“You can imagine that I had to go to places I had never been, buy clothes that I had never bought,” he said. “All this to have the maximum chance of success without attracting attention at all.”
From Tokyo, Ghosn traveled by bullet train to Osaka, where a private jet waited at the local airport to depart. But first, the box, which was waiting for him at a nearby hotel.
“When you walk into the box, you don’t think about the past, you don’t think about the future, you only think about the moment,” he said.
“You are not afraid, you have no emotion except the enormous concentration on ‘this is your chance, you can’t miss it. If you lose it, you will pay for it with your life, with the life of a hostage in Japan. ‘
Ghosn was transported from the hotel to the airport by two men, Michael and Peter Taylor, father and son, posing as musicians.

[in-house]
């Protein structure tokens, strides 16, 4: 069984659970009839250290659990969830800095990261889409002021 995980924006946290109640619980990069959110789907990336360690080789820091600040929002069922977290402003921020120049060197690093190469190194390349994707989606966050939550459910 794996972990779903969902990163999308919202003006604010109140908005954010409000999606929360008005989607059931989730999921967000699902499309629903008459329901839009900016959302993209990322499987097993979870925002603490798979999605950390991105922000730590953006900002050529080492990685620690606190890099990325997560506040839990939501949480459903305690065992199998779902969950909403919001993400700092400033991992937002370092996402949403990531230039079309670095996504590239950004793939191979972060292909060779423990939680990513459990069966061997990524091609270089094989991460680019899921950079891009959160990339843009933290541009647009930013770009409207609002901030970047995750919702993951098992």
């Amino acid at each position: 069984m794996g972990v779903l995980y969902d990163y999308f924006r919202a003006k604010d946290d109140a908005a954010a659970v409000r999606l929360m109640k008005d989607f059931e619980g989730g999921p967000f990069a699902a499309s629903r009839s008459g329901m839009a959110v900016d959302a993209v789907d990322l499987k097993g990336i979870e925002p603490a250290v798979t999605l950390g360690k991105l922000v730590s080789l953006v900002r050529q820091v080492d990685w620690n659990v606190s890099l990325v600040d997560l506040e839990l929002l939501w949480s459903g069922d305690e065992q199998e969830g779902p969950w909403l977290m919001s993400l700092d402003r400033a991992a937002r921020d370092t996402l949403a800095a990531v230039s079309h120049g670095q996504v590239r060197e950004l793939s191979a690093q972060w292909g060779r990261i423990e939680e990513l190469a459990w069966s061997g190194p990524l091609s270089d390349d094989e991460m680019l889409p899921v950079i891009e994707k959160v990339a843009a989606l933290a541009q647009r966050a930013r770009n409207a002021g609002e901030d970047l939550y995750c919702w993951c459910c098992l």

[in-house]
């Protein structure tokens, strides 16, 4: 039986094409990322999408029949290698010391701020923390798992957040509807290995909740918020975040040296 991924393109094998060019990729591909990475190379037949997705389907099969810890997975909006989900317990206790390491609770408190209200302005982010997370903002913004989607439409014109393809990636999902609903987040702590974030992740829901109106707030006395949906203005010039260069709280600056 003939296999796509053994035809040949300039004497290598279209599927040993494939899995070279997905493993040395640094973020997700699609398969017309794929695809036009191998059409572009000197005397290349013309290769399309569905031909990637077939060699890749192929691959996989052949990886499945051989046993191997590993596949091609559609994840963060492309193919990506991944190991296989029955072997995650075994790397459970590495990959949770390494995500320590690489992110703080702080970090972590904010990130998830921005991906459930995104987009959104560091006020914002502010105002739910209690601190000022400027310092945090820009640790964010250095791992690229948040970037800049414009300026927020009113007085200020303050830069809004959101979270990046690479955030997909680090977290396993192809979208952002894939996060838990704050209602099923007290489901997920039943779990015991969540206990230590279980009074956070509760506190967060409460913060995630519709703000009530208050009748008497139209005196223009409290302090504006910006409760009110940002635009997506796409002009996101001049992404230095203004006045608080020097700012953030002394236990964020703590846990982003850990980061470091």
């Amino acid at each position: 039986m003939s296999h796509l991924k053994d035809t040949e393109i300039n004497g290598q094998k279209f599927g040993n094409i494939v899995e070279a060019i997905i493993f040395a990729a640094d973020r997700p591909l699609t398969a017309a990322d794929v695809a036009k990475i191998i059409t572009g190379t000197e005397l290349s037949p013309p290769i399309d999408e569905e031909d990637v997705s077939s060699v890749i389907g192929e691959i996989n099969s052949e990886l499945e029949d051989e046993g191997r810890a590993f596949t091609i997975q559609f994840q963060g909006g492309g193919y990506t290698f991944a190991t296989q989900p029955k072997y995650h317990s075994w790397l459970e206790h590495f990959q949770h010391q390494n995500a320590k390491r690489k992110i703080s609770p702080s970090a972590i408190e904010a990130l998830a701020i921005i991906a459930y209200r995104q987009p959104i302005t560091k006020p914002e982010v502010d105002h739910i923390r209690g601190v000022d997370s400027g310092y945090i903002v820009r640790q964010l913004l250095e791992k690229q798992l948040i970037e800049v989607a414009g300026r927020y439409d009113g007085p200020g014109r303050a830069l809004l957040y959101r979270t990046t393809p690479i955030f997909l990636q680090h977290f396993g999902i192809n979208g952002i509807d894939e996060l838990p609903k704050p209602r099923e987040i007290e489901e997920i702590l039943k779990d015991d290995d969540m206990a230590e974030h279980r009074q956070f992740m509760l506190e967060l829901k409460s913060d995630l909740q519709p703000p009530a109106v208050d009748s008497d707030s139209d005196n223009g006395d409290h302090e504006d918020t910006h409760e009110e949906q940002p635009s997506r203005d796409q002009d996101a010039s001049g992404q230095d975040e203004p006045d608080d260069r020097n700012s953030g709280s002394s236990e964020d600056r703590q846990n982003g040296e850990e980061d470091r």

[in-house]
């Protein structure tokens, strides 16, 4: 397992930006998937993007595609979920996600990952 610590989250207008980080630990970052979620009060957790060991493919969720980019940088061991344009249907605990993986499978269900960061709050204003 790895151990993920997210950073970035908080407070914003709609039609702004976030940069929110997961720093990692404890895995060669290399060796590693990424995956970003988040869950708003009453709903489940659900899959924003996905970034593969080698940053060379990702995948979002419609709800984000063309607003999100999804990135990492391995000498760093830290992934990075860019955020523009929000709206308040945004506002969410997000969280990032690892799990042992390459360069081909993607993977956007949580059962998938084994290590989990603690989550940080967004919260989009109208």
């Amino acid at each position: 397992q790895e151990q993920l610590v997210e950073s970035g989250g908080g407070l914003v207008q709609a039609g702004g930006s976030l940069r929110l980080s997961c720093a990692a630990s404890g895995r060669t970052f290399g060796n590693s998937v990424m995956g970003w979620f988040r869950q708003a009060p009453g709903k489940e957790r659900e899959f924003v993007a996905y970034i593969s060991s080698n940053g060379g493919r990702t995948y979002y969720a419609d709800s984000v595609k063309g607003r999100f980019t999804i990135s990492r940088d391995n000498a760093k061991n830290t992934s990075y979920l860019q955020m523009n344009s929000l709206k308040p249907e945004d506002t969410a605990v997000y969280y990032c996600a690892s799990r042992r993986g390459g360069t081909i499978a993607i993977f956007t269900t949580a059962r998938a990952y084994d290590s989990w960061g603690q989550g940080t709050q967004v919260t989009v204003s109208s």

In all, Ghosn acknowledges that he was within the box about an hour and a half, although he felt that it lasted “a year and a half.”
Michael Taylor and his son Peter posed as musicians to help Carlos Ghosn escape.
The private jet took off on time and Ghosn, now free from confinement, flew overnight, changing planes in Turkey before landing in Beirut the next morning.
Lebanon does not have an extradition treaty with Japan, so Ghosn has been allowed to remain in the country.
However, Americans Michael and Peter Taylor were delivered by the United States to Japan and now face three years in prison for helping Ghosn escape.
He also faces jail Greg kelly, Ghosn’s former colleague at Nissan, who remains under house arrest in Tokyo on allegations that he helped his former boss make up his earnings. Kelly denies the charges.
What about the people who have been left behind in Japan?